Leslie Kern is an organizing committee member for our upcoming Feminist Geography Conference. She is the first to be featured in our series that profile numerous feminist geographers, what they do and how they do it!
Please write a summary about you and your work/interests/research.
A. I’m currently an Assistant Professor in the Department of Geography & Environment at Mount Allison University, in New Brunswick, Canada. My PhD is in Women’s Studies from York University (2008). My past work looked at gender in the context of condominium development and urban revitalization, and now I focus more on neighbourhood-level gentrification processes, looking particularly at how spaces of social and economic interaction are transformed.
Q. What are you working on right now?
A. My current project examines how embodiment and embodied social practices are represented, materialized and implicated within gentrification processes. I’ve just submitted a paper exploring the ways in which environmental gentrification is facilitated through the conflation of both pollution and health with particular kinds of bodies and embodied practices.
Q. Why feminist geography?
A. I had never heard of feminist geography until graduate school, but once I saw that we could use “space” and “place” as lenses to explore oppression, violence and inequality, I was hooked.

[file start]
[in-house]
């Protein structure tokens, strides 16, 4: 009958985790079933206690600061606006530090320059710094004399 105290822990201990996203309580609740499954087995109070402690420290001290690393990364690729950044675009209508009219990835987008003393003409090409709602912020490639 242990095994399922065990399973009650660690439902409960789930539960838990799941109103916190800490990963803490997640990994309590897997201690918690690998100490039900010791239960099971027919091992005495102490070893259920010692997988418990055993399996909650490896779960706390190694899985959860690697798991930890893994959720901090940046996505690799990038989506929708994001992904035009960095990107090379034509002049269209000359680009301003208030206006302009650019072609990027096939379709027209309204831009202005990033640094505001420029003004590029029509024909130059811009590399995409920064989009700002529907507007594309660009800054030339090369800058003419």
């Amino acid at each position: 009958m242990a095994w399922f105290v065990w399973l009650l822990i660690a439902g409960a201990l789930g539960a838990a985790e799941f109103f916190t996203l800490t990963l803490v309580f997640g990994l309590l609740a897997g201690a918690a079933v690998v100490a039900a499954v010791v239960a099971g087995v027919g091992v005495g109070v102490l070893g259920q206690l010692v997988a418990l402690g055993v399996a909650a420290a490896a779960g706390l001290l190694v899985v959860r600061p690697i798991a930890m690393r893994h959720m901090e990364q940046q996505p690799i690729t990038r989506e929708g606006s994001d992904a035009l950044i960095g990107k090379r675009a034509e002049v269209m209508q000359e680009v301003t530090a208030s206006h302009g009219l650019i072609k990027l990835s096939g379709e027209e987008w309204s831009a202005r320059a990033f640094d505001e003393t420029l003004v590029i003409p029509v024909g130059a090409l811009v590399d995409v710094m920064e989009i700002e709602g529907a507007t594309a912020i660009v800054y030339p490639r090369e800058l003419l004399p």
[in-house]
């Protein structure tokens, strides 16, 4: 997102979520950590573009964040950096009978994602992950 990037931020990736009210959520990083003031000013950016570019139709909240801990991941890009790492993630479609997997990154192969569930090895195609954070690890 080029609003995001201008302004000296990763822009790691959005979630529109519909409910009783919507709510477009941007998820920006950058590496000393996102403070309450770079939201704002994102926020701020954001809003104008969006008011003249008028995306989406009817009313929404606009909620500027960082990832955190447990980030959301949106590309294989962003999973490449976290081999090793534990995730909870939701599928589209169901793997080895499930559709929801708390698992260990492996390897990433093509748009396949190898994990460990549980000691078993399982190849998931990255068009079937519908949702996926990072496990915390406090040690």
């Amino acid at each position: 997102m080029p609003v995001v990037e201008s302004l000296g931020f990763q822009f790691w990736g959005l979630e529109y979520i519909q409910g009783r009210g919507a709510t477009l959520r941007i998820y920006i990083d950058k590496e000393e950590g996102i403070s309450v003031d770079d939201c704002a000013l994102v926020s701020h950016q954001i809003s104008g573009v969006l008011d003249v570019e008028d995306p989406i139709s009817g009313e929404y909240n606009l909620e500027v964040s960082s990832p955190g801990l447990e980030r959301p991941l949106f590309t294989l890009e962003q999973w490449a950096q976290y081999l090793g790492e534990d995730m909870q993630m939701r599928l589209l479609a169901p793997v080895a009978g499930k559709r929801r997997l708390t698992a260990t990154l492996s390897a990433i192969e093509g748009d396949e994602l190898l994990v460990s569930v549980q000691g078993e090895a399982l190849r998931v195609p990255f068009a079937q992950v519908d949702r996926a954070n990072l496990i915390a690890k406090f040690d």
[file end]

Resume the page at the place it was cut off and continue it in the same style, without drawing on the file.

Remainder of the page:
Q. What was the last scholarly article or book you read?
A. I’m working my way through “Dispossession: The Performative in the Political” by Judith Butler and Athena Athanasiou.
Q. What is your must read classic?
A. Sherene Razack’s edited collection “Race, Space and the Law: Unmapping a White Settler Society” comes to mind, since it was Sherene’s class (see below!) that introduced me to “space” as a critical social concept.
Q. What was your favorite class ever?
A. Sherene Razack’s “Race, Space and Citizenship” at OISE/University of Toronto. Not only did it make me a geographer, but I met one of my best friends and continuing collaborators there – Dr. Vannina Sztainbok.
Q. Do you have a piece of advice for emerging scholars?
A. I’m still at an early stage in my career. I think that getting comfortable with feedback and criticism has been important in my development as a scholar, and now I see how valuable review and collaboration are. So I would say: share your work, send it out for review, don’t be afraid of the feedback, don’t take it personally, and be excited about all the ways in which it will make your work so much better.
Q. What do you hope to get out of the Feminist Geography Conference?
A. I’m looking forward to strengthening communities of support among feminist scholars, and to the intellectual buzz that I get from small, interactive conferences with amazing people.
Want to learn more about Leslie and her work? Visit her website at: http://www.mta.ca/faculty/socsci/geograph/kern.htm